Unless you were able to draw the entire schematic (a mean feat and huge undertaking), I hardly doubt it will be of huge benefit, and even worse if there is any ommissions and errors.  There aren't that many members here who could really use one anyhow.  On the other hand, a proper Point to Point block wiring diagram would help most of the members due to the huge number of similar sized interchangeable connectors which can cause confusion, especially if any gets disconnected.  Properly disconnecting and reconnecting everything on this model is a huge pain in the buttocks.



#7 JVC Floyd

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Posted 07 March 2015 - 04:38 PM

i used paint pens to color code the plugs on the c100 , just put a dab on the plug and where each plug goes and take pics for insurance.



#8 Superduper

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Posted 07 March 2015 - 05:17 PM

Yep, I do that too with sharpies and also use tape to label the wires.  But there's like 30 of them and in the course of working on them, it's not unusual for the labels to fall off, or the painted/sharpied marks to suddenly disappear after exposure to solvents like IPA or deoxit.  Also, using paint pens is like trying to paint eyelashes using fat brushes on those 1/64th scale model people since those small black connectors are the size of pea heads.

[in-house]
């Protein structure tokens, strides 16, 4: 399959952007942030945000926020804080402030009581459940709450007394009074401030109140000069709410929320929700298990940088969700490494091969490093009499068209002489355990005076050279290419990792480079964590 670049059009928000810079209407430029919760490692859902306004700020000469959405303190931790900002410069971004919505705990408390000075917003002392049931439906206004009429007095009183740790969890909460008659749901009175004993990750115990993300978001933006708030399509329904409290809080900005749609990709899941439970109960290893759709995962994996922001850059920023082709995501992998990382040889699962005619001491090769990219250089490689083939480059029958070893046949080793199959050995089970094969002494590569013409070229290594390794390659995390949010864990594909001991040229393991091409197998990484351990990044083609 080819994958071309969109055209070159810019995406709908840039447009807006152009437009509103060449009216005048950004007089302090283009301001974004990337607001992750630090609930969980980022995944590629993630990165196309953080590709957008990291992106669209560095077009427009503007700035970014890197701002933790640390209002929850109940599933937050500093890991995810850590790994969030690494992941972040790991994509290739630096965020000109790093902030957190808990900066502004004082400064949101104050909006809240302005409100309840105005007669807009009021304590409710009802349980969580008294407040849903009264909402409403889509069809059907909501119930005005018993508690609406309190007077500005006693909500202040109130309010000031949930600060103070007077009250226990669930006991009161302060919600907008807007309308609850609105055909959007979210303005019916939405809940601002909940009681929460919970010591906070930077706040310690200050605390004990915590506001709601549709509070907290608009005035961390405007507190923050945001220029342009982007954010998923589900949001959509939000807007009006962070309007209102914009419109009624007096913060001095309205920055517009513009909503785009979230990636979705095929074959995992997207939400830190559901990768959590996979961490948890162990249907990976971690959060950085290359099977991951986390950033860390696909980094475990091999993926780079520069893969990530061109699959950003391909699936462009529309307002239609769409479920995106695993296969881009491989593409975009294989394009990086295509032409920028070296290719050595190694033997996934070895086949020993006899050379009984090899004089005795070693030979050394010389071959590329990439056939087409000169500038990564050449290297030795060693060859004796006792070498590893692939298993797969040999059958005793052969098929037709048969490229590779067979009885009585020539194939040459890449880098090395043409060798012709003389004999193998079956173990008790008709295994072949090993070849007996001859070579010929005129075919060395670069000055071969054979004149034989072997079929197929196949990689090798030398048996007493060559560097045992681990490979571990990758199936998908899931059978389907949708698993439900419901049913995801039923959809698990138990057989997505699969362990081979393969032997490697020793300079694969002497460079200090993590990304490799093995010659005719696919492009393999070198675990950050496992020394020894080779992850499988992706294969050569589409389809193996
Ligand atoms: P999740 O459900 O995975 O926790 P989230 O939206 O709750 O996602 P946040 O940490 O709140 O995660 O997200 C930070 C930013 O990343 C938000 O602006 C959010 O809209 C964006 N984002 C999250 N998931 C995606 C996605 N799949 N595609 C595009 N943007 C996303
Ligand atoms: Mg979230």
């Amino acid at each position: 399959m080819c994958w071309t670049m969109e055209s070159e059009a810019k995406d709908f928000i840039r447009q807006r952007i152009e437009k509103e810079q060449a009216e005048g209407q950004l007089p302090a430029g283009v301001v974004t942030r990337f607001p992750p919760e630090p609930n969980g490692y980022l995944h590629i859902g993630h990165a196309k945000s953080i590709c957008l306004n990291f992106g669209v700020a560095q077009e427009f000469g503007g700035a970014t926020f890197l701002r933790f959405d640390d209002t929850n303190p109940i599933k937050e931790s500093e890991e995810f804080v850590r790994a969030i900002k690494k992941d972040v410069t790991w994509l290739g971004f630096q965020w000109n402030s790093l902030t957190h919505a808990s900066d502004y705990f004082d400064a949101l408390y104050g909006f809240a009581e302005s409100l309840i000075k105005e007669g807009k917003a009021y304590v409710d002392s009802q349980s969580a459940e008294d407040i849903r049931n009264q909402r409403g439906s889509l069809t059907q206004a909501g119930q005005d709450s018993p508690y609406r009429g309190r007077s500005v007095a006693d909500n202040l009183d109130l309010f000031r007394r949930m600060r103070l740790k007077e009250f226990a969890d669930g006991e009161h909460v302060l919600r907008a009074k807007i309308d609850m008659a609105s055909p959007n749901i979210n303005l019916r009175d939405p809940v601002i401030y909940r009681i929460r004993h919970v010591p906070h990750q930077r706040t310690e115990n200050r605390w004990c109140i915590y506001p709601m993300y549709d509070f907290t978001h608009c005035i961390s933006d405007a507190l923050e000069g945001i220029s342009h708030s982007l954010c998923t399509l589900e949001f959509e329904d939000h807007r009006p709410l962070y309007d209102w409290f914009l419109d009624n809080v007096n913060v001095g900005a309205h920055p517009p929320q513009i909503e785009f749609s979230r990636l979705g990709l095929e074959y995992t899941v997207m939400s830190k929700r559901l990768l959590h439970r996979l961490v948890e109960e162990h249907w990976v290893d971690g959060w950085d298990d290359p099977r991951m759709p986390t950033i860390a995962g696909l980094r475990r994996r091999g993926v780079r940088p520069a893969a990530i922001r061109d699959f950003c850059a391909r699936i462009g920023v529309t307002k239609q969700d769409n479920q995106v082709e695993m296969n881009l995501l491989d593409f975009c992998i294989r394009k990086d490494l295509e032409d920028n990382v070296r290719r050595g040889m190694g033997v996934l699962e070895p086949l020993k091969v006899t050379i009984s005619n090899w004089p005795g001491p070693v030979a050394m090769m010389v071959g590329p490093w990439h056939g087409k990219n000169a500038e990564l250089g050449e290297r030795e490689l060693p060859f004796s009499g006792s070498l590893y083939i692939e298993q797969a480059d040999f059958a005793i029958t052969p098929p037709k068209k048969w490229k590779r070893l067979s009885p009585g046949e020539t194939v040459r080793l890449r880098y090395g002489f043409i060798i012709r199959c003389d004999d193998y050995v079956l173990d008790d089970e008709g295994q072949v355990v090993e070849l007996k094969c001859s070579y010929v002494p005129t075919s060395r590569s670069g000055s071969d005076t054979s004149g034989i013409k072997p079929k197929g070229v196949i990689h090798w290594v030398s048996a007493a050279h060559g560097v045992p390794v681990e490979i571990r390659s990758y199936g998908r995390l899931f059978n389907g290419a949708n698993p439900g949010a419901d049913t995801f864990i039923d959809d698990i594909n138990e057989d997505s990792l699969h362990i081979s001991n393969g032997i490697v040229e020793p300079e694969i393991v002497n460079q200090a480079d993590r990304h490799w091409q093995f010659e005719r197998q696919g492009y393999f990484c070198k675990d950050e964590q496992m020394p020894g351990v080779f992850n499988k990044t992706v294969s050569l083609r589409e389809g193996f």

#9 toshik

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Posted 07 March 2015 - 08:55 PM

IMHO it's a waste of time, labor and money to replace ALL caps. All you'd need to check is the power supply filtering ones and faulty bypasses. Also you might as well do a visual inspection for leaky ones.



#10 Superduper

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Posted 07 March 2015 - 10:51 PM

IMHO it's a waste of time, labor and money to replace ALL caps. All you'd need to check is the power supply filtering ones and faulty bypasses. Also you might as well do a visual inspection for leaky ones.

Yeah.  Sure.  Ok.



#11 jimmyjimmy19702010

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Posted 08 March 2015 - 03:39 AM

I completely recapped a Hitachi TRK-9300 a while back. Every cap looked perfect visually but most were out of spec. After replacing all the electrolytic caps (minus the tuner board), the difference it made to the performance of the unit was amazing.

I'm just about to recap my 32 year old National RX-C45. Caps don't last forever.

James.... :-)

#12 toshik

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Posted 08 March 2015 - 08:48 AM

Electrolytic caps have their lifetime depending on how long they worked and whether they were used in hard conditions (close to max voltage or filtering in switch mode PS) or not. Power supply ones would cause loud hum, bypasses would not pass the signal - simple as this.  

Most of our boomboxes used premium OEM capacitors which simply do not fail by themselves.

Buying cheap ones made in China does not make sense, premium ones by Matsushiata from let's say Digikey would cost an arm and a leg.

In reality only about 10-20% of caps must be replaced.   

Full recapping is surely a piece of mind but it's not worth it...



#13 superlew

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Posted 08 March 2015 - 09:47 AM

Most of our boomboxes used premium OEM capacitors which simply do not fail by themselves.